- By Joshua Keating
Joshua Keating is associate editor at Foreign Policy and the editor of the Passport blog. He has worked as a researcher, editorial assistant, and deputy Web editor since joining the FP staff in 2007. In addition to being featured in Foreign Policy, his writing has been published by the Washington Post, Newsweek International, Radio Prague, the Center for Defense Information, and Romania's Adevarul newspaper. He has appeared as a commentator on CNN International, C-Span, ABC News, Al Jazeera, NPR, BBC radio, and others. A native of Brooklyn, New York, he studied comparative politics at Oberlin College.
This is a new tactic. Having failed to legally amend the Nicaraguan constitution to keep his political allies in office, President Daniel Ortega simply had the constitution reprinted with a few key changes while the country was away on vacation. The Christian Science Monitor reports:
Taking advantage of last week’s public holiday decreed by President Daniel Ortega, top Sandinista legislator Rene Núñez ordered the reprinting of the Nicaraguan Constitution while the rest of the country was on vacation. When opposition lawmakers returned to work this week, they discovered that the "new edition" of the Constitution mysteriously included an old law that many left for dead 20 years ago.
According to the resurrected second paragraph of Law 201, supreme court judges, electoral magistrates, and other public officials can remain in office beyond their term limits until new officials are appointed. The problem is, according to legal analysts, that the law was a "transitory" provision in the 1987 Constitution and expired more than two decades ago. That’s why it wasn’t included in the current Constitution, which was printed after the reforms of 1995.
Yet with elections happening next year, Mr. Ortega, who hopes to run despite a constitutional ban on presidential reelection, wants to keep his "dream team" government in office, even though the terms of 25 top officials have already expired.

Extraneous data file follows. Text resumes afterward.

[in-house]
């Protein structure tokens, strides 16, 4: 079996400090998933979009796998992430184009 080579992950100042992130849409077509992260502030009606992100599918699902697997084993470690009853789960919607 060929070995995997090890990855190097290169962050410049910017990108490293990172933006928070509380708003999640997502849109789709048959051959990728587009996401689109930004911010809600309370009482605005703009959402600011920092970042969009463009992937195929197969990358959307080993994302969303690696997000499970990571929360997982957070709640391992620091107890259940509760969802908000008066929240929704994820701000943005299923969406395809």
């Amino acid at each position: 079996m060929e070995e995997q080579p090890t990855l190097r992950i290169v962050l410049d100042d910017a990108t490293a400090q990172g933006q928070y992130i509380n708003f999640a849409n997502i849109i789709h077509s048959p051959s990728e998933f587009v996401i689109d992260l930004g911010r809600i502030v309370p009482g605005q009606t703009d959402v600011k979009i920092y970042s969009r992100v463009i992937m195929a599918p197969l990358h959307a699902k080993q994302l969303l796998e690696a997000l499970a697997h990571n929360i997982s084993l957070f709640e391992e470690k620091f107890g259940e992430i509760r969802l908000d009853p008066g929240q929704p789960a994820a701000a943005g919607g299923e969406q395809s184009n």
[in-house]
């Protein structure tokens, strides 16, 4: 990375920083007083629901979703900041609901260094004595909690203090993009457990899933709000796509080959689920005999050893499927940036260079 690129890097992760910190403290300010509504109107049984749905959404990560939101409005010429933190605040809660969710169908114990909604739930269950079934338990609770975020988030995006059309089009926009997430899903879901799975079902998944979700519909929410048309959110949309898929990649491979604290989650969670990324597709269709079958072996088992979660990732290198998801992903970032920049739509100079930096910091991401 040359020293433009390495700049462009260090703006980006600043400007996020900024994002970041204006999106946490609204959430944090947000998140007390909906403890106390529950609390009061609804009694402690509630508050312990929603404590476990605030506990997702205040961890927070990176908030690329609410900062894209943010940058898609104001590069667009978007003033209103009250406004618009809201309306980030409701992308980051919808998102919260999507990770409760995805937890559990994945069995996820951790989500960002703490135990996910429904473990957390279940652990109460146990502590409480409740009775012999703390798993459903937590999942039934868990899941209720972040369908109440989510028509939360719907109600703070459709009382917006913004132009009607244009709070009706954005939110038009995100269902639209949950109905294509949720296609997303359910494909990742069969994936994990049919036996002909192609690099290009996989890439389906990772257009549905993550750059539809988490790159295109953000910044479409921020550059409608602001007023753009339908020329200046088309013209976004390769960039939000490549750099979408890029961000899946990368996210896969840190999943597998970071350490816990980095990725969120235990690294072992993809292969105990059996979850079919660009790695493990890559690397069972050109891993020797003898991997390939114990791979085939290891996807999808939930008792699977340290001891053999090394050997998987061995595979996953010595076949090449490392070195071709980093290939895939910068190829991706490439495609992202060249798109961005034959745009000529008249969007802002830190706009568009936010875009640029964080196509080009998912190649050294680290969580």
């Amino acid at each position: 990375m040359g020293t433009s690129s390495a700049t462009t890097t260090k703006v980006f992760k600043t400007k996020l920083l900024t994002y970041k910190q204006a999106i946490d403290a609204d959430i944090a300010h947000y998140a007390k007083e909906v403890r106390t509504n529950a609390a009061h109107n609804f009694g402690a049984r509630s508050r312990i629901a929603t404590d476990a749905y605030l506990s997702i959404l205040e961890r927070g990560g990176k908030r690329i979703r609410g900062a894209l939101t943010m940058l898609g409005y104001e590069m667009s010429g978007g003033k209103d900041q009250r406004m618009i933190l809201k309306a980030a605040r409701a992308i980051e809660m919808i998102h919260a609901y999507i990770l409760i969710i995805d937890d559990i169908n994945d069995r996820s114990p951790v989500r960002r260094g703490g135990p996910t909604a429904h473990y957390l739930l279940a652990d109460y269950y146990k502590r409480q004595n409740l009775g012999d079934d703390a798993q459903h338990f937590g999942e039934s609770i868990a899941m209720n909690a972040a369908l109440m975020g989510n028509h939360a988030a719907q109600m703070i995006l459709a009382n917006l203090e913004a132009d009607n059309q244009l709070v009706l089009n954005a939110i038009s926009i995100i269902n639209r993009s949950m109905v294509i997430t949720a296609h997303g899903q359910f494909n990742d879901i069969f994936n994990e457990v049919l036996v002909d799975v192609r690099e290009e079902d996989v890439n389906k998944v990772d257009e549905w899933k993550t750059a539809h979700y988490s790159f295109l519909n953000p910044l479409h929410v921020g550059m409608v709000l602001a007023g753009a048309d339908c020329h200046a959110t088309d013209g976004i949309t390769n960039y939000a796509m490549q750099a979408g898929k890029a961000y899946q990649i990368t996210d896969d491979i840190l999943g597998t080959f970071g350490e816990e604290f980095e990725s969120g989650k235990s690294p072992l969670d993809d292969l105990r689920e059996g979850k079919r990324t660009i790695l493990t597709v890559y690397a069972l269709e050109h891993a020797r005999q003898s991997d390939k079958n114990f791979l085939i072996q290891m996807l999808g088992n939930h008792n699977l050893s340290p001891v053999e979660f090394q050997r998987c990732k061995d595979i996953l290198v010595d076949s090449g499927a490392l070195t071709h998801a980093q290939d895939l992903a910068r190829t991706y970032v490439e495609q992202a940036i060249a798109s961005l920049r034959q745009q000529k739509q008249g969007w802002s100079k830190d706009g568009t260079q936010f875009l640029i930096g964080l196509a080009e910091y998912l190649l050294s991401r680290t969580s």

Some opposition groups have gone as far as to call on citizens to burn copies of the new constitution in the streets. A better approach might be to print up their own editions, removing Ortega from power. It’s the Calvinball approach to constitutional reform.
Blake Hounshell is managing editor at Foreign Policy, having formerly been Web editor. Hounshell oversees ForeignPolicy.com and has commissioned and edited numerous cover stories for the print magazine, including National Magazine Award finalist "Why Do They Hate Us?" by Mona Eltahawy. He also edits The Cable, FP's first foray into daily original reporting, and was editor of Colum Lynch's Turtle Bay, which in 2011 won a National Magazine award for best reporting in a digital format.
Blake joined Foreign Policy in 2006 after living in Cairo, where he studied Arabic, missed his Steelers finally win one for the thumb, and worked for the Ibn Khaldun Center for Development Studies. Blake was a 2011 finalist for the Livingston Awards prize for young journalists for his reporting on the Arab uprisings, and his Twitter feed was named one of Time magazine's "140 Best Twitter Feeds of 2011." Under his leadership, in 2008, Passport, FP's flagship blog, won Media Industry Newsletter's "Best of the Web" award in the blog category. Along with Elizabeth Dickinson, he edited Southern Tiger: Chile's Fight for a Democratic and Prosperous Future, the memoirs of former Chilean president Ricardo Lagos, published by Palgrave Macmillan in 2012.
A graduate of Yale University, Blake speaks mangled Arabic and French, is an avid runner, and lives in Washington with his wife, musician Sandy Choi, and their toddler, David. Follow him on Twitter @blakehounshell.| Passport |